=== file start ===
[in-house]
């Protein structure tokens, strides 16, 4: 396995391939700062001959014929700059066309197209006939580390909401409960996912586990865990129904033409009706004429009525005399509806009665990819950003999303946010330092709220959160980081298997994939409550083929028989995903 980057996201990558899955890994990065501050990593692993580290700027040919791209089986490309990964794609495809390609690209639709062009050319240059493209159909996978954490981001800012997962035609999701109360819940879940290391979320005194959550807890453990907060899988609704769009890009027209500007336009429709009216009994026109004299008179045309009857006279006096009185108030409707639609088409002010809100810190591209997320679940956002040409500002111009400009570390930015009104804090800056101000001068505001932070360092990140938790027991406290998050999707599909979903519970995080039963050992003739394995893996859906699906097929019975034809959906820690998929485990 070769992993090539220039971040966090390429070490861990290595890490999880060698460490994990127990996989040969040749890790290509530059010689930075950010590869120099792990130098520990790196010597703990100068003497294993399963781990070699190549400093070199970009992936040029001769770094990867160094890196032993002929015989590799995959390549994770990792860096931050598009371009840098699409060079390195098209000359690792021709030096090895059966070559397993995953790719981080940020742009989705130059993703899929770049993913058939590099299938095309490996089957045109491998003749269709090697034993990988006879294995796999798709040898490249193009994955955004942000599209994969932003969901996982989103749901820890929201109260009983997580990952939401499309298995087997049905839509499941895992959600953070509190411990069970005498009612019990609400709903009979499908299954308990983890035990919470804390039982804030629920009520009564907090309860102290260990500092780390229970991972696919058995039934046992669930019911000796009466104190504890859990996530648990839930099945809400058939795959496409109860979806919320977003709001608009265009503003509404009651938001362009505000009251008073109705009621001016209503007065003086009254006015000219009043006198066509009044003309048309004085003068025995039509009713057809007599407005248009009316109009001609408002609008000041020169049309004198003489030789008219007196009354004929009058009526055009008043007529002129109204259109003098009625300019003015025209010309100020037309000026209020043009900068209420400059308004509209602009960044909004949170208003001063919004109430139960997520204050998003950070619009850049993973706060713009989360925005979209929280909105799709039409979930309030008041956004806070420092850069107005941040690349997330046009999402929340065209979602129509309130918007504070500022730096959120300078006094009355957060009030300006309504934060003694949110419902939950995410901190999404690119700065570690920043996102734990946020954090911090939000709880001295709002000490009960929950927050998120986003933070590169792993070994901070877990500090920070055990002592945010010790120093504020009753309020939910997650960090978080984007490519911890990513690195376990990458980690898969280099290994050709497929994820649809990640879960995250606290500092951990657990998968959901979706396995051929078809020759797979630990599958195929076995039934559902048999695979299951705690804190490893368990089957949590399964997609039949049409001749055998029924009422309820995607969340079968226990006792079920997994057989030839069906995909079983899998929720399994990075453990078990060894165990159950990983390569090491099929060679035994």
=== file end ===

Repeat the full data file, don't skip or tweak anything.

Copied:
[in-house]
């Protein structure tokens, strides 16, 4: 396995391939700062001959014929700059066309197209006939580390909401409960996912586990865990129904033409009706004429009525005399509806009665990819950003999303946010330092709220959160980081298997994939409550083929028989995903 980057996201990558899955890994990065501050990593692993580290700027040919791209089986490309990964794609495809390609690209639709062009050319240059493209159909996978954490981001800012997962035609999701109360819940879940290391979320005194959550807890453990907060899988609704769009890009027209500007336009429709009216009994026109004299008179045309009857006279006096009185108030409707639609088409002010809100810190591209997320679940956002040409500002111009400009570390930015009104804090800056101000001068505001932070360092990140938790027991406290998050999707599909979903519970995080039963050992003739394995893996859906699906097929019975034809959906820690998929485990 070769992993090539220039971040966090390429070490861990290595890490999880060698460490994990127990996989040969040749890790290509530059010689930075950010590869120099792990130098520990790196010597703990100068003497294993399963781990070699190549400093070199970009992936040029001769770094990867160094890196032993002929015989590799995959390549994770990792860096931050598009371009840098699409060079390195098209000359690792021709030096090895059966070559397993995953790719981080940020742009989705130059993703899929770049993913058939590099299938095309490996089957045109491998003749269709090697034993990988006879294995796999798709040898490249193009994955955004942000599209994969932003969901996982989103749901820890929201109260009983997580990952939401499309298995087997049905839509499941895992959600953070509190411990069970005498009612019990609400709903009979499908299954308990983890035990919470804390039982804030629920009520009564907090309860102290260990500092780390229970991972696919058995039934046992669930019911000796009466104190504890859990996530648990839930099945809400058939795959496409109860979806919320977003709001608009265009503003509404009651938001362009505000009251008073109705009621001016209503007065003086009254006015000219009043006198066509009044003309048309004085003068025995039509009713057809007599407005248009009316109009001609408002609008000041020169049309004198003489030789008219007196009354004929009058009526055009008043007529002129109204259109003098009625300019003015025209010309100020037309000026209020043009900068209420400059308004509209602009960044909004949170208003001063919004109430139960997520204050998003950070619009850049993973706060713009989360925005979209929280909105799709039409979930309030008041956004806070420092850069107005941040690349997330046009999402929340065209979602129509309130918007504070500022730096959120300078006094009355957060009030300006309504934060003694949110419902939950995410901190999404690119700065570690920043996102734990946020954090911090939000709880001295709002000490009960929950927050998120986003933070590169792993070994901070877990500090920070055990002592945010010790120093504020009753309020939910997650960090978080984007490519911890990513690195376990990458980690898969280099290994050709497929994820649809990640879960995250606290500092951990657990998968959901979706396995051929078809020759797979630990599958195929076995039934559902048999695979299951705690804190490893368990089957949590399964997609039949049409001749055998029924009422309820995607969340079968226990006792079920997994057989030839069906995909079983899998929720399994990075453990078990060894165990159950990983390569090491099929060679035994």